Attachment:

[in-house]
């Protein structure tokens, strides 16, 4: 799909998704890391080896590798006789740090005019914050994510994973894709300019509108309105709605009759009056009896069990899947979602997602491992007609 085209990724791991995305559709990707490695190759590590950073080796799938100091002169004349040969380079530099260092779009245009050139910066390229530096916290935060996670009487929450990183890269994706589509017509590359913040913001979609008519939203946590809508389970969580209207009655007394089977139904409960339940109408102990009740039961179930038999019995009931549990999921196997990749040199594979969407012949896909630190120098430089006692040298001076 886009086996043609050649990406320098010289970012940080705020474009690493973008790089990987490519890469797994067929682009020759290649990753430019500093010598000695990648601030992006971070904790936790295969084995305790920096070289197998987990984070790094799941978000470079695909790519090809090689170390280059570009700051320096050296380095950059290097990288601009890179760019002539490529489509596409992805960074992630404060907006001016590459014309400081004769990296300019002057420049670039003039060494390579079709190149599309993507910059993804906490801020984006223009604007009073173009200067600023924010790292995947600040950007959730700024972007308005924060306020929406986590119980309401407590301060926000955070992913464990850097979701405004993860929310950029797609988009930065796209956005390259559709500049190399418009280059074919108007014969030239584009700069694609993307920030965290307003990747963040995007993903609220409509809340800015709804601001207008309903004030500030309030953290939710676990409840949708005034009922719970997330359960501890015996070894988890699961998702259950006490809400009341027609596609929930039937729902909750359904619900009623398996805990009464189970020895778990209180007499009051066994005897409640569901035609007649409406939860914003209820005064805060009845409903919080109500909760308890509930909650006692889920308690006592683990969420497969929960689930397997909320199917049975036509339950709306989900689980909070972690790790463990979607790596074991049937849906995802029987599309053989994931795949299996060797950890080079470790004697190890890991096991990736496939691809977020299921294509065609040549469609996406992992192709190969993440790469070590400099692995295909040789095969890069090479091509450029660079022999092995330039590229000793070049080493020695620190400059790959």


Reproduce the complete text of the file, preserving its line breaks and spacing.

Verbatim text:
[in-house]
């Protein structure tokens, strides 16, 4: 799909998704890391080896590798006789740090005019914050994510994973894709300019509108309105709605009759009056009896069990899947979602997602491992007609 085209990724791991995305559709990707490695190759590590950073080796799938100091002169004349040969380079530099260092779009245009050139910066390229530096916290935060996670009487929450990183890269994706589509017509590359913040913001979609008519939203946590809508389970969580209207009655007394089977139904409960339940109408102990009740039961179930038999019995009931549990999921196997990749040199594979969407012949896909630190120098430089006692040298001076 886009086996043609050649990406320098010289970012940080705020474009690493973008790089990987490519890469797994067929682009020759290649990753430019500093010598000695990648601030992006971070904790936790295969084995305790920096070289197998987990984070790094799941978000470079695909790519090809090689170390280059570009700051320096050296380095950059290097990288601009890179760019002539490529489509596409992805960074992630404060907006001016590459014309400081004769990296300019002057420049670039003039060494390579079709190149599309993507910059993804906490801020984006223009604007009073173009200067600023924010790292995947600040950007959730700024972007308005924060306020929406986590119980309401407590301060926000955070992913464990850097979701405004993860929310950029797609988009930065796209956005390259559709500049190399418009280059074919108007014969030239584009700069694609993307920030965290307003990747963040995007993903609220409509809340800015709804601001207008309903004030500030309030953290939710676990409840949708005034009922719970997330359960501890015996070894988890699961998702259950006490809400009341027609596609929930039937729902909750359904619900009623398996805990009464189970020895778990209180007499009051066994005897409640569901035609007649409406939860914003209820005064805060009845409903919080109500909760308890509930909650006692889920308690006592683990969420497969929960689930397997909320199917049975036509339950709306989900689980909070972690790790463990979607790596074991049937849906995802029987599309053989994931795949299996060797950890080079470790004697190890890991096991990736496939691809977020299921294509065609040549469609996406992992192709190969993440790469070590400099692995295909040789095969890069090479091509450029660079022999092995330039590229000793070049080493020695620190400059790959």